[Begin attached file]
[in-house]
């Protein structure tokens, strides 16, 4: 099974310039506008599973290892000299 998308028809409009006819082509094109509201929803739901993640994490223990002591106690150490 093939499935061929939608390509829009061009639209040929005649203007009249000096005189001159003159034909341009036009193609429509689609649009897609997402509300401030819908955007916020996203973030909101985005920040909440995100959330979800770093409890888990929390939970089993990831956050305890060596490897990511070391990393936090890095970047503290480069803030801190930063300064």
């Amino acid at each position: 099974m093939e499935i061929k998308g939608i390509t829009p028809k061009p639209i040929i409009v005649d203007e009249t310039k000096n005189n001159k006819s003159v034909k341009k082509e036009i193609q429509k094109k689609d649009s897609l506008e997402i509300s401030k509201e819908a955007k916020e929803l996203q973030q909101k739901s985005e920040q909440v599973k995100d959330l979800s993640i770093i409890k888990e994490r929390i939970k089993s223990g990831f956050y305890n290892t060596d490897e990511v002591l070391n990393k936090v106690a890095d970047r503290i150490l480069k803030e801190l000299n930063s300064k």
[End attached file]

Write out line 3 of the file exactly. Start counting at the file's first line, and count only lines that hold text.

């Amino acid at each position: 099974m093939e499935i061929k998308g939608i390509t829009p028809k061009p639209i040929i409009v005649d203007e009249t310039k000096n005189n001159k006819s003159v034909k341009k082509e036009i193609q429509k094109k689609d649009s897609l506008e997402i509300s401030k509201e819908a955007k916020e929803l996203q973030q909101k739901s985005e920040q909440v599973k995100d959330l979800s993640i770093i409890k888990e994490r929390i939970k089993s223990g990831f956050y305890n290892t060596d490897e990511v002591l070391n990393k936090v106690a890095d970047r503290i150490l480069k803030e801190l000299n930063s300064k």